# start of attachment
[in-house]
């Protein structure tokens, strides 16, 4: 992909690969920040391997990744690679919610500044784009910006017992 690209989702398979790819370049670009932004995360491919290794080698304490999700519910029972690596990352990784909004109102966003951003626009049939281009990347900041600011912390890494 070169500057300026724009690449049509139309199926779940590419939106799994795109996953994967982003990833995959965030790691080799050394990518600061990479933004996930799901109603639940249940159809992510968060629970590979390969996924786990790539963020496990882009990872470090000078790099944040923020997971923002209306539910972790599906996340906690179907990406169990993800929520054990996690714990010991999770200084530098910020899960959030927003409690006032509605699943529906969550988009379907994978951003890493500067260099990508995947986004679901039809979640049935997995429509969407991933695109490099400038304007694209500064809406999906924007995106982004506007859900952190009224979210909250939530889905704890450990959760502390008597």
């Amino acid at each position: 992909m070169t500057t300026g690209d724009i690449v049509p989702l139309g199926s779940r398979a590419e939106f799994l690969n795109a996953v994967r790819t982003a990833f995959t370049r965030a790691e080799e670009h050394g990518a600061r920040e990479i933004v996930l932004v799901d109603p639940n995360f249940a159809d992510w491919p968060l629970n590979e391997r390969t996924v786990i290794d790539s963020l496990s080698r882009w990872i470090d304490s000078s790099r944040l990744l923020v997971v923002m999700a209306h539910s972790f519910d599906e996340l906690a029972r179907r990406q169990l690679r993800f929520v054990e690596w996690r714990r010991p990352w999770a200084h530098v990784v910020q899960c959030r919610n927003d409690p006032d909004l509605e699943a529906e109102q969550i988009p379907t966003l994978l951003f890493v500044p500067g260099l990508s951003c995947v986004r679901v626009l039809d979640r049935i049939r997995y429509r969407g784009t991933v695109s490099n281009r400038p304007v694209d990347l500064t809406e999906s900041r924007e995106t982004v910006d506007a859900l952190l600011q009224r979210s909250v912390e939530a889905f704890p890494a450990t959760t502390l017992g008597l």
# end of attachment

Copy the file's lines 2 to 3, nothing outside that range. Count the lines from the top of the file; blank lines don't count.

């Protein structure tokens, strides 16, 4: 992909690969920040391997990744690679919610500044784009910006017992 690209989702398979790819370049670009932004995360491919290794080698304490999700519910029972690596990352990784909004109102966003951003626009049939281009990347900041600011912390890494 070169500057300026724009690449049509139309199926779940590419939106799994795109996953994967982003990833995959965030790691080799050394990518600061990479933004996930799901109603639940249940159809992510968060629970590979390969996924786990790539963020496990882009990872470090000078790099944040923020997971923002209306539910972790599906996340906690179907990406169990993800929520054990996690714990010991999770200084530098910020899960959030927003409690006032509605699943529906969550988009379907994978951003890493500067260099990508995947986004679901039809979640049935997995429509969407991933695109490099400038304007694209500064809406999906924007995106982004506007859900952190009224979210909250939530889905704890450990959760502390008597």
């Amino acid at each position: 992909m070169t500057t300026g690209d724009i690449v049509p989702l139309g199926s779940r398979a590419e939106f799994l690969n795109a996953v994967r790819t982003a990833f995959t370049r965030a790691e080799e670009h050394g990518a600061r920040e990479i933004v996930l932004v799901d109603p639940n995360f249940a159809d992510w491919p968060l629970n590979e391997r390969t996924v786990i290794d790539s963020l496990s080698r882009w990872i470090d304490s000078s790099r944040l990744l923020v997971v923002m999700a209306h539910s972790f519910d599906e996340l906690a029972r179907r990406q169990l690679r993800f929520v054990e690596w996690r714990r010991p990352w999770a200084h530098v990784v910020q899960c959030r919610n927003d409690p006032d909004l509605e699943a529906e109102q969550i988009p379907t966003l994978l951003f890493v500044p500067g260099l990508s951003c995947v986004r679901v626009l039809d979640r049935i049939r997995y429509r969407g784009t991933v695109s490099n281009r400038p304007v694209d990347l500064t809406e999906s900041r924007e995106t982004v910006d506007a859900l952190l600011q009224r979210s909250v912390e939530a889905f704890p890494a450990t959760t502390l017992g008597l």